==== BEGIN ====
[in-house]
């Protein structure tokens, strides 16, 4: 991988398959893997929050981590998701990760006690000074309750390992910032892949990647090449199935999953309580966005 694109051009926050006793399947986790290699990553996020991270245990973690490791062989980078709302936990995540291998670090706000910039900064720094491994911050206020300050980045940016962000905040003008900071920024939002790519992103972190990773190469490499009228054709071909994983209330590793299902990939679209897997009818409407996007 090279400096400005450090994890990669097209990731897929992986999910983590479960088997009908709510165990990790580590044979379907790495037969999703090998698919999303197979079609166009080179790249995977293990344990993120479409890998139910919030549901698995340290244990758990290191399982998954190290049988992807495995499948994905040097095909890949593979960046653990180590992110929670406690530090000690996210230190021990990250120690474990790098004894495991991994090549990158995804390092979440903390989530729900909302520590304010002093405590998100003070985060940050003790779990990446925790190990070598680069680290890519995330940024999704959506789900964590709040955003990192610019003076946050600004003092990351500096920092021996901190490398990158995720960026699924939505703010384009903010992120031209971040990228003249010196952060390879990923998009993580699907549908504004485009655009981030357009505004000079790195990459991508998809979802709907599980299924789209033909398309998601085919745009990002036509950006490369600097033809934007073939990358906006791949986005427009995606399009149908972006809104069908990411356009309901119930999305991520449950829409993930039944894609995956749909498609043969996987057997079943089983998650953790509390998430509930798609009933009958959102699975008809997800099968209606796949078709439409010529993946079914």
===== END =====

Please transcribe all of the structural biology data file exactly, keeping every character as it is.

[in-house]
């Protein structure tokens, strides 16, 4: 991988398959893997929050981590998701990760006690000074309750390992910032892949990647090449199935999953309580966005 694109051009926050006793399947986790290699990553996020991270245990973690490791062989980078709302936990995540291998670090706000910039900064720094491994911050206020300050980045940016962000905040003008900071920024939002790519992103972190990773190469490499009228054709071909994983209330590793299902990939679209897997009818409407996007 090279400096400005450090994890990669097209990731897929992986999910983590479960088997009908709510165990990790580590044979379907790495037969999703090998698919999303197979079609166009080179790249995977293990344990993120479409890998139910919030549901698995340290244990758990290191399982998954190290049988992807495995499948994905040097095909890949593979960046653990180590992110929670406690530090000690996210230190021990990250120690474990790098004894495991991994090549990158995804390092979440903390989530729900909302520590304010002093405590998100003070985060940050003790779990990446925790190990070598680069680290890519995330940024999704959506789900964590709040955003990192610019003076946050600004003092990351500096920092021996901190490398990158995720960026699924939505703010384009903010992120031209971040990228003249010196952060390879990923998009993580699907549908504004485009655009981030357009505004000079790195990459991508998809979802709907599980299924789209033909398309998601085919745009990002036509950006490369600097033809934007073939990358906006791949986005427009995606399009149908972006809104069908990411356009309901119930999305991520449950829409993930039944894609995956749909498609043969996987057997079943089983998650953790509390998430509930798609009933009958959102699975008809997800099968209606796949078709439409010529993946079914």